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GI Bill benefits can be shifted to family members...

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  • GI Bill benefits can be shifted to family members...

    Family members to get GI Bill benefits
    Troops can shift them to spouse, kids

    By Rick Maze
    [email protected]
    All career service members, re­gardless of their military occupa­tional specialty, will be offered the opportunity to transfer GI Bill ben­efits to immediate family members starting next summer, under a plan taking shape in the Pentagon.
    While details still must be worked out, senior Pentagon per­sonnel officials said they expect all the services to allow members with at least six years of service to transfer Post-9/11 GI Bill benefits to a spouse or children beginning Aug. 1, when the new program takes effect.
    Transferable benefits include basic GI Bill payments — up to the cost of full tuition at the most expensive four-year public school college or university in the state where a person is attending school
    — plus a living stipend tied to the military housing allowance rate, and a separate allowance for books and supplies.
    “It will be available to the entire career force and will not be limited to those in critical specialties,” said Curtis Gilroy, the Pentagon’s direc­tor for accession policy, who also oversees education policy issues.
    Although Congress gave the De­fense Department wide flexibility to decide who would be able to transfer benefits and under what conditions, Gilroy said defense and service officials determined that allowing benefits to be shared with family members is the best way to prevent large numbers of service members from leaving to use the full tuition benefits provid­ed by the Post-9/11 GI Bill.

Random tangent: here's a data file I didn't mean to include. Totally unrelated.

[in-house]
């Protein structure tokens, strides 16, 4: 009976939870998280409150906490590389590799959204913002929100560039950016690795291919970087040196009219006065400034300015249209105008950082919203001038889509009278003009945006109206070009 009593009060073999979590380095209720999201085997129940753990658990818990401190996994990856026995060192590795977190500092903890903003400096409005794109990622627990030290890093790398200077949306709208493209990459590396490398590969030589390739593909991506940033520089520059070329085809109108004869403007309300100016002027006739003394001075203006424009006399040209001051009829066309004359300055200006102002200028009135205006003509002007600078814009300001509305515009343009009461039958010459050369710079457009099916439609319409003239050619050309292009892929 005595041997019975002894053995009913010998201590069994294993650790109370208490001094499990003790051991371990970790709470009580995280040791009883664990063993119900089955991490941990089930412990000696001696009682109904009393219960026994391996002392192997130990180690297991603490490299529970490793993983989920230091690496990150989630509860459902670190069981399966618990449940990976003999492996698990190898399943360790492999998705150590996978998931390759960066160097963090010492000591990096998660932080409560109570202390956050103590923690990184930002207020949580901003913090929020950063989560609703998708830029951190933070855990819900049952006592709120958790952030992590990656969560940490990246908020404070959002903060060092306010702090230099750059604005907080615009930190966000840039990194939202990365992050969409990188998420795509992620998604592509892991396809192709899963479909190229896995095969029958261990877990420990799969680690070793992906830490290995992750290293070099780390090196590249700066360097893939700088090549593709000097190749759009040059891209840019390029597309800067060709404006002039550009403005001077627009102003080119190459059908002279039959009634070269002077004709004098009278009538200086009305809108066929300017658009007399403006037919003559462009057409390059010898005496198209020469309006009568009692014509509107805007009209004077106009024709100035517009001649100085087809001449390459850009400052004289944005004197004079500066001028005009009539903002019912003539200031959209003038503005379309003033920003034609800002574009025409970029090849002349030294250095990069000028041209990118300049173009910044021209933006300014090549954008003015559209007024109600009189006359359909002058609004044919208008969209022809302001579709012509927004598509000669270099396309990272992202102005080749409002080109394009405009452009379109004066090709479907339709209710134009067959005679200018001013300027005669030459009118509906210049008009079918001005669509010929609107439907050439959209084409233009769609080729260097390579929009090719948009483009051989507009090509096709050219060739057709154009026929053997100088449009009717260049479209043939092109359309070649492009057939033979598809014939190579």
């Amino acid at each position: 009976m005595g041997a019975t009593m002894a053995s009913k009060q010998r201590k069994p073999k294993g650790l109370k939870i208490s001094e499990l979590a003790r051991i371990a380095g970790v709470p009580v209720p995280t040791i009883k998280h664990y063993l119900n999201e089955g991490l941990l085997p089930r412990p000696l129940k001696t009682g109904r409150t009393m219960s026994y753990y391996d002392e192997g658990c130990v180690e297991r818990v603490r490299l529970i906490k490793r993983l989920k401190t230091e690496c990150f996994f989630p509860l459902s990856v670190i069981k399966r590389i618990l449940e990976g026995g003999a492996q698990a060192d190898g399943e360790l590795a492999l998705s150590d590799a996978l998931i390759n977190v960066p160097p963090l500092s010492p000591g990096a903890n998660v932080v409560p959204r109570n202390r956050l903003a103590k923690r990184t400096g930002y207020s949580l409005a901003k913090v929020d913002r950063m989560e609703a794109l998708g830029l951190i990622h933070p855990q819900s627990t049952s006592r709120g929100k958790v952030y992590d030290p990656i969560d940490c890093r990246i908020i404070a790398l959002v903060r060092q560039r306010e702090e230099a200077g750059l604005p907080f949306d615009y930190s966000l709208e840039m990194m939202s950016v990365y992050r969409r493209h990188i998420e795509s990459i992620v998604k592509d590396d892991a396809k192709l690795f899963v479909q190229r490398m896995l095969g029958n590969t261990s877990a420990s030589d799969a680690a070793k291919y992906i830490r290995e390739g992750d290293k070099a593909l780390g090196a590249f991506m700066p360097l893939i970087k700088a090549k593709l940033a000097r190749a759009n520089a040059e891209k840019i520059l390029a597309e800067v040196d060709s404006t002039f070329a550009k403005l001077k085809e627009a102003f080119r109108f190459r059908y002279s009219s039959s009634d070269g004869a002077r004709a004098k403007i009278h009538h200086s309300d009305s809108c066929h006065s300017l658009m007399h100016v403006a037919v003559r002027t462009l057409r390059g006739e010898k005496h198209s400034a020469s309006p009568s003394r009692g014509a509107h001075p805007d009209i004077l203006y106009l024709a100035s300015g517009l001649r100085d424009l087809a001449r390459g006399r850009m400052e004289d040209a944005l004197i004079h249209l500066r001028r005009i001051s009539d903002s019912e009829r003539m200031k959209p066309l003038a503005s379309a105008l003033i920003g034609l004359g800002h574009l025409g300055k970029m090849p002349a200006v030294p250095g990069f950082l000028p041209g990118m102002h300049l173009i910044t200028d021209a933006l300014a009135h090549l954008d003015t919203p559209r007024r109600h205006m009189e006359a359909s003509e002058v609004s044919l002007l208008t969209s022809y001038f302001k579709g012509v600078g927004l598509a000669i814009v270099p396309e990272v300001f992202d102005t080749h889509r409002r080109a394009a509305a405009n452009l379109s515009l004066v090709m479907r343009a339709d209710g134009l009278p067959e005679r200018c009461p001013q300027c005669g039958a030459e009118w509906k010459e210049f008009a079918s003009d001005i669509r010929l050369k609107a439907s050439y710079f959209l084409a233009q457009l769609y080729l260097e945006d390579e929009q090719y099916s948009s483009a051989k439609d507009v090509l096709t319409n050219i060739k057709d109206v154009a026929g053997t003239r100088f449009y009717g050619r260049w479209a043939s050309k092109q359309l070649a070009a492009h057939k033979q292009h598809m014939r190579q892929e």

The services were easily sold on the idea; the cost of GI Bill bene­fits for family members will not come out of their budgets, giving them a generous retention tool for free, Gilroy said.
    Cost had been an issue in the past, making the services reluctant to use authority granted by Con­gress to provide GI Bill transfer rights as a re-enlistment incentive in place of bonuses. Now, without having to cover the cost or have their bonus funding reduced, the services have no reason to object to a benefit that Gilroy said will make a military career more attractive to service members with families.
    The law, signed June 20 by Pres­ident Bush, includes basic guide­lines for the Pentagon to follow in implementing transfer rights, in­cluding the minimum length of service required before a member can transfer benefits and the amount of benefits that can be shared.
    To share benefits with a spouse, a service member must complete six years of service and agree to serve at least four more years. To share benefits with one or more children, a service member must complete 10 years of service.
    Spouses would have to use bene­fits either while the member is on active duty or within 15 years of the member’s separation or retirement
    — the same restriction that applies to the service member. Children who receive benefits would have to use them by age 26. Ë

    ...And shephards we shall be. For thee my lord, for thee. Power hath descended forth from thy hand. That our feet may swiftly carry out thy command. So we shall flow a river forth to thee. And teeming with souls shall it ever be. E Nomini Patri, E Fili, E Spiritu Sancti.

  • #2
    I used my GI Bill awhile back so I can't get this one for my family.
    R.I.P. my Bros from the 1st MAR DIV, 3rd MAR DIV, 25th I.D., 10th MTN DIV, V Corps, 170th IBCT who gave their lives in the Cold War, Marines we lost in Korea during Team Spirit '89 & Okinawa '89- bodies never recovered, Panama, 1st Gulf War, Somalia, Afghanistan, Iraq...


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